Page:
I will not elaborate today on the current plight of trade in Africa, because that plight is relatively well known, is described in our document and has been increasingly addressed in the past few years. The panorama is one of great preoccupation, although it is important to nuance our diagnosis: in a continent so large and with such an enormous variety of situations, seeking simplified conclusions can be dangerous. But there is no doubt that the overall situation is a negative one, and that we have to propose ideas in this strategy that could fit the different situations prevailing on the continent. Some countries have been making progress in using foreign trade and export-led growth as a basis for their development strategies. This has been the case of Tunisia in the North, and of Mauritius in sub-Saharan Africa, to cite but two examples. Neither is entirely representative, and both possess some unique features, but other countries are following suit; in recent years we have been witnessing the development of some production capacity in garments, including in Lesotho. We have also observed some success, not only in the diversification of commodities, but also in improving the content of exports of natural products. Here, Kenya is a good example, and a on a recent visit there I saw at firsthand the impressive results they have achieved in the export of cut flowers, fresh vegetables and other products. I cannot be exhaustive here, but I know that a group of organizations that includes UNCTAD, ITC and UNIDO is doing its utmost to assist in this area.
Before concluding, I would just like to flag the central role I see in this strategy for regional trade integration. There would be an opportunity now, as the ACP countries negotiate the second phase of the Cotonou Agreement, when they have to come up with new arrangements with the European Union. That Agreement defines the regionalization or subregionalization of countries in Africa as one of the parameters for the negotiations. This - together with the African Union´s enthusiastic support of regional integration, and the NEPAD initiative, which also emphasizes regional integration - augurs well for the progress of regional integration.
We know from experience, however, particularly from the example of Asia, that the best possible condition for fostering regional integration is fast growth in as many countries as possible, with a consequent increase in interdependence among them. It is interesting to compare the three or four decades of development history in Asia and Latin America: whereas Latin America was much more advanced in institutional arrangements aimed at increasing integration - the first Montevideo treaty dates back to 1960, immediately following the Rome treaty, by which it was inspired - Asia, which had far fewer instruments for institutionalization or legal and juridical use, made far more impressive advances in interregional trade for the simple reason that they grew very fast. This they did by allowing industries to migrate to countries that were lagging behind, as the more advanced countries became increasingly sophisticated, which led to increased hourly wages and so forth. Now we are witnessing the launching of free-trade initiatives in APEC and the major powerhouses of Asia - Japan, China, South-East Asia. They are all coming together now with new initiatives towards South Asia, India, Pakistan and others.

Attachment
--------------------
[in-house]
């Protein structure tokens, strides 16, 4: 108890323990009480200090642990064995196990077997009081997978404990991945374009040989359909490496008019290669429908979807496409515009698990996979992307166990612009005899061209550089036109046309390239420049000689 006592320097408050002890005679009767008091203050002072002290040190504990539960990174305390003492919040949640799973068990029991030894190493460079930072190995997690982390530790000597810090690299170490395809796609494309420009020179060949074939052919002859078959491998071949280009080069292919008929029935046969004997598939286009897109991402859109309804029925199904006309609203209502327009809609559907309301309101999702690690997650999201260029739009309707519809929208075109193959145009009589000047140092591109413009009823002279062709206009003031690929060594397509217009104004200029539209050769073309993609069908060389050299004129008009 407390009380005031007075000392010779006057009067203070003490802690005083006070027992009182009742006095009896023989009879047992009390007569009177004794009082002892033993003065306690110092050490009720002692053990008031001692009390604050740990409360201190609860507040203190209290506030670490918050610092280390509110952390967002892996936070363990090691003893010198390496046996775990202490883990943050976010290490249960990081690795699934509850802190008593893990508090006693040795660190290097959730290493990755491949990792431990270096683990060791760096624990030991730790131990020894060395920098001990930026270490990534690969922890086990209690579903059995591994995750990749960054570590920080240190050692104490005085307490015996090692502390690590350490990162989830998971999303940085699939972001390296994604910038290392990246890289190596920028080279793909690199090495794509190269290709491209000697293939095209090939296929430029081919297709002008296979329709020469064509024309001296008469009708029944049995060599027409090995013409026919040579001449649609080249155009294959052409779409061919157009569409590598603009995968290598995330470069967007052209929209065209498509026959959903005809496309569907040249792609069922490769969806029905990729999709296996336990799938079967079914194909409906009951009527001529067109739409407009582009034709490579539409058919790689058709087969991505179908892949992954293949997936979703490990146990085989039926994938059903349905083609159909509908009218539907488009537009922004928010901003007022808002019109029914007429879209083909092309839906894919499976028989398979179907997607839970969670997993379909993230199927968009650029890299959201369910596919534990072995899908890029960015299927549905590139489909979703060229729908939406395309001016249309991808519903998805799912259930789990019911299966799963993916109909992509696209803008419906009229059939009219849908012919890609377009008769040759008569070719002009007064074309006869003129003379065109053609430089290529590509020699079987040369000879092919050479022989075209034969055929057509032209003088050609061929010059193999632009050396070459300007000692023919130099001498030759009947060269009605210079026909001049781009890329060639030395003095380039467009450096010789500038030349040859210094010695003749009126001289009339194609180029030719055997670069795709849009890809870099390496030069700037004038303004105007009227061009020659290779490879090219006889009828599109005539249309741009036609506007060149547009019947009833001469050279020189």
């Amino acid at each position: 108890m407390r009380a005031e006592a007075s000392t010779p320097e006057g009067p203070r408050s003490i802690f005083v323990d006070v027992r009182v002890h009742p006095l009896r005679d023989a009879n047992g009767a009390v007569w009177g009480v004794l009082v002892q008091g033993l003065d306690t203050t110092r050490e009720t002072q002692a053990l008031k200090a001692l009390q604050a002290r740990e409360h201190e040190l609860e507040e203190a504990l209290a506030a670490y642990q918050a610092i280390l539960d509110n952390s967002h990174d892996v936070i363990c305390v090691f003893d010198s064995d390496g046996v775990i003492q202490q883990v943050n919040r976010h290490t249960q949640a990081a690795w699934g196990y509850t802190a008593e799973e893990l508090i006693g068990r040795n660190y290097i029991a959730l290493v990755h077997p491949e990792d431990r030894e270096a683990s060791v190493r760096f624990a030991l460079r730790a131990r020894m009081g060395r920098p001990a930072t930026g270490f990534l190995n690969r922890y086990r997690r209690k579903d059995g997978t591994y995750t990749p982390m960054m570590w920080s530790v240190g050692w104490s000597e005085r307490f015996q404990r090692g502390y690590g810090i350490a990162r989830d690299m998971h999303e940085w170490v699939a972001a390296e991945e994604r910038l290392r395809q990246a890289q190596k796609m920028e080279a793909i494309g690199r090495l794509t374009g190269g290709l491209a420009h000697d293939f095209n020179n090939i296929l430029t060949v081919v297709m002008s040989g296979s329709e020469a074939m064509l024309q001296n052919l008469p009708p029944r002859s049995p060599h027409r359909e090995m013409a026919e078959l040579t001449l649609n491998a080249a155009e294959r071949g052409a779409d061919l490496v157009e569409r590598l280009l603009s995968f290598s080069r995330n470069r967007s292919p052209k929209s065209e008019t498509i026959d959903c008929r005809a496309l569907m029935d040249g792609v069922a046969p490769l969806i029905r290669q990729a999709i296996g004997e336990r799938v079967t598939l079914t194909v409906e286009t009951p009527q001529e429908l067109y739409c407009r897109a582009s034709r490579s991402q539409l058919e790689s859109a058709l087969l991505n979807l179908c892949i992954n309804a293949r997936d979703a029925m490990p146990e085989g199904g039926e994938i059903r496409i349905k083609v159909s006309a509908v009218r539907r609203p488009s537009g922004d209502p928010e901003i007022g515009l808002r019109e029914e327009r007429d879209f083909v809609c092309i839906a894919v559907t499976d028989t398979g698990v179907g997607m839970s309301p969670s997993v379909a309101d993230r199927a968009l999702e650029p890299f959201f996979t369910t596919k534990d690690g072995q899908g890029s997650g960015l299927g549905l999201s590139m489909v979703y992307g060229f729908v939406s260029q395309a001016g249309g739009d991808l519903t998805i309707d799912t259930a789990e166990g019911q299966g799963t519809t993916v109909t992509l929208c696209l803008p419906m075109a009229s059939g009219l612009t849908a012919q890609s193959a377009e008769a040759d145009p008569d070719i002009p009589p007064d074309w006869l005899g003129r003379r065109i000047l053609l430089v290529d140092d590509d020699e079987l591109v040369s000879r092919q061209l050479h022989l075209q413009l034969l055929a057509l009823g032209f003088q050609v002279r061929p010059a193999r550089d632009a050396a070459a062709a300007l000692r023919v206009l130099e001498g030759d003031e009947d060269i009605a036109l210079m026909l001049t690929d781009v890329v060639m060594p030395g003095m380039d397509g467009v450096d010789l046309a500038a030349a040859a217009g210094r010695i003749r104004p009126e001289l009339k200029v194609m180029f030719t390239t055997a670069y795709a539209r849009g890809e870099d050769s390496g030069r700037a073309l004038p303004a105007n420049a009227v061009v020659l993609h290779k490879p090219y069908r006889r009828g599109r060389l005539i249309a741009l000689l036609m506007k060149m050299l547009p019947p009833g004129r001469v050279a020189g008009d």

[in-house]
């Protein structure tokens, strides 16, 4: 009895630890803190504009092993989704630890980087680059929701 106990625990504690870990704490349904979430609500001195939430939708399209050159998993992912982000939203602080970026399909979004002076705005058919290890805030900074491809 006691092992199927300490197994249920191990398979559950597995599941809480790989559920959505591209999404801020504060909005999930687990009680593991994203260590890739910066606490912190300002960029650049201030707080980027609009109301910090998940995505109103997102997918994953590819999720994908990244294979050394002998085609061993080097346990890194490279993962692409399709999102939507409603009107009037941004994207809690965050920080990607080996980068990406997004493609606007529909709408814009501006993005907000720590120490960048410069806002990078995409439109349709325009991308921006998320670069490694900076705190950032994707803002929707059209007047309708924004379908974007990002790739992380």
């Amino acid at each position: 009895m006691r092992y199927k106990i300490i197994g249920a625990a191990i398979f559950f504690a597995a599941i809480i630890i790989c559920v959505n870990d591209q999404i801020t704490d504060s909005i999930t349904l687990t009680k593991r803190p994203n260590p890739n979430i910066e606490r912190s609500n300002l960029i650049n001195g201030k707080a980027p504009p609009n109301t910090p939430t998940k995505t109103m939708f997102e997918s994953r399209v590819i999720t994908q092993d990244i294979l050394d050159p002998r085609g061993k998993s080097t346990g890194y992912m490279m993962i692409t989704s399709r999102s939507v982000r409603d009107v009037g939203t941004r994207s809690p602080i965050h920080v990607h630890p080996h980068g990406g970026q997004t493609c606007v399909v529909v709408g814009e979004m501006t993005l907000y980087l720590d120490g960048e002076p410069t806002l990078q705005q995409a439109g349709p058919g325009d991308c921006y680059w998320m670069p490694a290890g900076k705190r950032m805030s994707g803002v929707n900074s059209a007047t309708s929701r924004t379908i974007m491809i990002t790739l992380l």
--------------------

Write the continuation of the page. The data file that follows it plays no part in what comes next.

We are experiencing a phenomenon of historical importance: the transformation of the structure of trade. In my opening remarks to the Board last week, I reminded you that not long ago, in 1980, the developing countries channelled 69 per cent of their total exports into markets in the North; by 2001, that proportion had decreased to 57 per cent. Not that trade has shrunk - on the contrary, those countries´ exports to the US, Japan and the European Union have boomed - but as trade grows much more rapidly among the Asian countries, the proportion of exports that goes to the industrial countries´ markets has fallen to 57 per cent, a reduction of 12 percentage point over 20 years, and it is no coincidence that this period coincided with China´s external reorientation. China began its export-led growth around 1979, but the lesson here is that it is fast growth that will really boost regional integration. Political will is important, good legal documents are important, but in the absence of growth, they are not sufficient. We have to keep all those aspects in mind in identifying UNCTAD´s contribution.
You will notice that my presentation has not covered issues that are already under negotiation at the WTO or in other fora, as I chose instead to concentrate on those aspects that merit more sustained attention on our part. I hope that some of these reflections will prove useful in the days ahead and after this session of the Board, as we move into the preparatory process for UNCTAD XI, because at that Conference it is our intention to come up with ideas that would link the opportunities in trade with the productive sector, endeavouring to give countries and continents some practical ideas on how to address the problems. I wish you a most profitable debate.